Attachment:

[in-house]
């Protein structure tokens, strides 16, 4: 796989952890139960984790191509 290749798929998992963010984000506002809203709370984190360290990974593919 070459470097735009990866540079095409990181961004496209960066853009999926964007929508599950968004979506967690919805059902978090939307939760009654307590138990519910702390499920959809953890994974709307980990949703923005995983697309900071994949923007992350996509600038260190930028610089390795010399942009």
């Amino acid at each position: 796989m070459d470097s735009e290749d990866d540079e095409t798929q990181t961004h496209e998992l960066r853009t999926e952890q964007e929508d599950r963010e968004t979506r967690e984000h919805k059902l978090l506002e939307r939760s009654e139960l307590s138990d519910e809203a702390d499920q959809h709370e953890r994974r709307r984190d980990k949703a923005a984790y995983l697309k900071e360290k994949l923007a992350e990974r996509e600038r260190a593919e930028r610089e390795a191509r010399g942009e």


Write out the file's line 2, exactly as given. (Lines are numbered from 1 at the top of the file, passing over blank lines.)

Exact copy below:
């Protein structure tokens, strides 16, 4: 796989952890139960984790191509 290749798929998992963010984000506002809203709370984190360290990974593919 070459470097735009990866540079095409990181961004496209960066853009999926964007929508599950968004979506967690919805059902978090939307939760009654307590138990519910702390499920959809953890994974709307980990949703923005995983697309900071994949923007992350996509600038260190930028610089390795010399942009």